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Habeas – Concurrent Sentence Doctrine

Matthew Steffes v. Thurmer, 7th Cir No. 09-3317, 11/4/11

seventh circuit decision, denying habeas relief on review of 2006AP1633-CR

The “concurrent sentence doctrine” – which “allows appellate courts to decline to review a conviction carrying a concurrent sentence when one ‘concurrent’ conviction has been found valid,” Cheeks v. Gaetz, 571 F.3d 680, 684-85 (7th Cir.2009) – doesn’t apply here in view of a separate assessment and the potential to affect parolability:

… Here, Steffes received a $95 assessment for his first degree sexual assault conviction. As far as we can tell that has not been paid, and that fact alone probably precludes application of the concurrent sentence doctrine. See id.; United States v. Spirk, 503 F.3d 619, 622 (7th Cir. 2007). In addition, Steffes is eligible for discretionary parole in January, and a vacatur of the first degree sexual assault conviction could affect the parole determination. Cf. Cheeks, 571 F.3d at 689 (applying concurrent sentence doctrine to sentence where there were no potential parole consequences). In this case, we decline the warden’s invitation to apply the concurrent sentence doctrine.

Habeas – Ineffective Assistance – Sexual Assault, Jury Instructions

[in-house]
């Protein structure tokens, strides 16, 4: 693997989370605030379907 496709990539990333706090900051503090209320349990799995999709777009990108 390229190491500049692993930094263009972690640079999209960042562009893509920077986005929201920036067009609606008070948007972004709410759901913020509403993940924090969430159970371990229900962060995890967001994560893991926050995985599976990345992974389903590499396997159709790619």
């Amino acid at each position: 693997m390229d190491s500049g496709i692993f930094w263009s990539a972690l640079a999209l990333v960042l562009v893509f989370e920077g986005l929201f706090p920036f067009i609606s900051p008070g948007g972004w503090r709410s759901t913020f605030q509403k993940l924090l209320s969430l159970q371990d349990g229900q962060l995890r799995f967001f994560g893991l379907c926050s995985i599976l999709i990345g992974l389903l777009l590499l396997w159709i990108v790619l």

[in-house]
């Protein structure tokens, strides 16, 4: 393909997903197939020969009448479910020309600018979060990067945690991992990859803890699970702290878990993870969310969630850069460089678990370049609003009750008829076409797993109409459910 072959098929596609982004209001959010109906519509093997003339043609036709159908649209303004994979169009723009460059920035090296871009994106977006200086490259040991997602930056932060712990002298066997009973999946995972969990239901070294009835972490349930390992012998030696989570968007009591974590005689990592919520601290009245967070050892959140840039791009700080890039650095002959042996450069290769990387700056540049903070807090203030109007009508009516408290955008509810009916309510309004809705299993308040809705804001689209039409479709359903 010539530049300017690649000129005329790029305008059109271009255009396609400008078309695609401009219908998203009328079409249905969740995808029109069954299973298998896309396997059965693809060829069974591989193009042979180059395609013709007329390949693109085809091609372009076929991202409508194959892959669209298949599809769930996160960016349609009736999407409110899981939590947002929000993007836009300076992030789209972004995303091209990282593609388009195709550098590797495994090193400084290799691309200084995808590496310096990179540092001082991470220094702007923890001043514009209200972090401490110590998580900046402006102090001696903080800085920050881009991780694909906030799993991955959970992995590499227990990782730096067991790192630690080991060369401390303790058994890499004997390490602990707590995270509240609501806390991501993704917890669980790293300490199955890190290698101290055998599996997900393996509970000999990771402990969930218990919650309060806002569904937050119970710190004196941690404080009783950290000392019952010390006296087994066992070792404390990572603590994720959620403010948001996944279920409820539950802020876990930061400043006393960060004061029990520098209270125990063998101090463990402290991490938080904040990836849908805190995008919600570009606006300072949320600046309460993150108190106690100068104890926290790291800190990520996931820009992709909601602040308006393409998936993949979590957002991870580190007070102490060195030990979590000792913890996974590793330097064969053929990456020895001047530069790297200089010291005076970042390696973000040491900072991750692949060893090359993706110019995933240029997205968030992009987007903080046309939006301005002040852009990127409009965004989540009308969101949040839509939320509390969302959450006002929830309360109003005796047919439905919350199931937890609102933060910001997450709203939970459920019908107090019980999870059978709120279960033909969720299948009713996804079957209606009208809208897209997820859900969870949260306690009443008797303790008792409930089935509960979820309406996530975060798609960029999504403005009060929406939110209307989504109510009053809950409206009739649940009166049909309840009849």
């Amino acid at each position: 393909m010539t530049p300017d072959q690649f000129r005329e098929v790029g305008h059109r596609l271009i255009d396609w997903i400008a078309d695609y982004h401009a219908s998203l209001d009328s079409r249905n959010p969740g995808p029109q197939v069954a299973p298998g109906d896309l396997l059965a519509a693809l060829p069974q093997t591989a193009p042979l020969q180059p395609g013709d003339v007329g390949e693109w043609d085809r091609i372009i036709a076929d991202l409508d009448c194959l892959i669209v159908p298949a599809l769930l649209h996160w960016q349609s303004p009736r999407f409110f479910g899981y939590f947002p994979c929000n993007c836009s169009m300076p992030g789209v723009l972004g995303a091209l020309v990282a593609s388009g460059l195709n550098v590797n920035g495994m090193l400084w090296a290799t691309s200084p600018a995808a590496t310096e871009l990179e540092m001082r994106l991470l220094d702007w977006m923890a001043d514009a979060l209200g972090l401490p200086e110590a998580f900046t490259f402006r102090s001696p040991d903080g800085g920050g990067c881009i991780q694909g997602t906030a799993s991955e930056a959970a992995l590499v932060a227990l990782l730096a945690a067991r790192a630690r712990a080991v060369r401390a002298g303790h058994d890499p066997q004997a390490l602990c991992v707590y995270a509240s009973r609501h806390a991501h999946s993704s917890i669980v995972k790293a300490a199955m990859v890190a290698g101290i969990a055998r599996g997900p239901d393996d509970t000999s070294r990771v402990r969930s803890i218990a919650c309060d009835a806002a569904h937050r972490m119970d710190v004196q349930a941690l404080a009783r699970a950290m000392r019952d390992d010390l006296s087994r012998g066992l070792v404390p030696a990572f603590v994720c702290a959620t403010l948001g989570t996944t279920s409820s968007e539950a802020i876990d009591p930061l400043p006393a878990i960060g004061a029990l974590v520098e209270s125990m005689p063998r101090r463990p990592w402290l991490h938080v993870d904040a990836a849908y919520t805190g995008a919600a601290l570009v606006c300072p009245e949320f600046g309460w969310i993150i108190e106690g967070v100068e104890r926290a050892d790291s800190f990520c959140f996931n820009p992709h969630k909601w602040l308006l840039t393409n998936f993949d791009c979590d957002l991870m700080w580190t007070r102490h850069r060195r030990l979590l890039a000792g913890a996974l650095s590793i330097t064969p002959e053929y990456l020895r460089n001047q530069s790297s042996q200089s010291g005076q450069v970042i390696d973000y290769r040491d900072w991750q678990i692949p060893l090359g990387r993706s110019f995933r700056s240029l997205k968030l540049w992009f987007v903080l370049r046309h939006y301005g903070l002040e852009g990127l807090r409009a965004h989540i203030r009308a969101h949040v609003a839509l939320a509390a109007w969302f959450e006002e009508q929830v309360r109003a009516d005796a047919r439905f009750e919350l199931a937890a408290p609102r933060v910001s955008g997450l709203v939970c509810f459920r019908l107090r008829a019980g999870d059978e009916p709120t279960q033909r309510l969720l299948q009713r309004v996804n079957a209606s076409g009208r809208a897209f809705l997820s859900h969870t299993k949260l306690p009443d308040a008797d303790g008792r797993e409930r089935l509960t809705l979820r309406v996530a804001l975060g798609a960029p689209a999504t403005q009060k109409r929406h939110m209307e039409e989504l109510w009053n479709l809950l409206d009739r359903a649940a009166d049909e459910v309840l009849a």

Steffes was convicted of first-degree sexual assault, § 948.02(1)(b) (1999), for an act of fellatio committed on him by A.W. (Steffes was 15 at the time, and A.W. 12; the statute has since been amended slightly and renumbered.) Steffes argues that counsel was ineffective because the instructions didn’t include language from the statutory definition of sexual assault, namely that the act must have been “either by the defendant or upon the defendant’s instruction.” The court assumes that trial counsel had no strategic basis for not objecting to this omission, but concludes that Steffes wasn’t prejudiced.

Deferential review.

If “the state court made a prejudice determination,” then AEDPA review is deferential, Malinowski  v.  Smith, 509 F.3d 328, 333 (7th Cir. 2007); if not, then review is de novo, Porter v. McCollum, 130 S. Ct. 447, 452 (2009). Here, although the warden asserts that the Wisconsin court of appeals reached only deficient performance, not prejudice, the court determines otherwise:

… The Wisconsin Court of Appeals wrote that based on Strickland’s standard for establishing ineffective assistance of counsel, it “[could] not conclude that Steffes has demonstrated that counsel’s failure to object to this instruction was prejudicial to the outcome of this case.” We read that language as a determination by the state appellate court that Steffes did not establish the requisite prejudice necessary to satisfy Strickland. That the court did not expand on its reasoning is not determinative. … AEDPA review therefore applies. …

Prejudice analysis.

The court notes that “the import of the words ‘by the defendant or upon the defendant’s instruction’ in the Wisconsin ‘sexual intercourse’ definition, and specifically their application when the act at issue is fellatio, is not entirely clear in Wisconsin law.” Does this language modify only “other intrusion” language? If so, Steffes couldn’t have suffered prejudice, because that isn’t the form the alleged assault. And, if the language broadly applies, it is perhaps limited to instances where the defendant asserts that he or she was actually the victim: State v. Lackershire, 2007 WI 74, ¶ 33, 301 Wis.2d 418, 734 N.W.2d 23State v. Olson, 2000 WI App 158, 238 Wis. 2d 74, 616 N.W.2d 144? In the end, it doesn’t matter: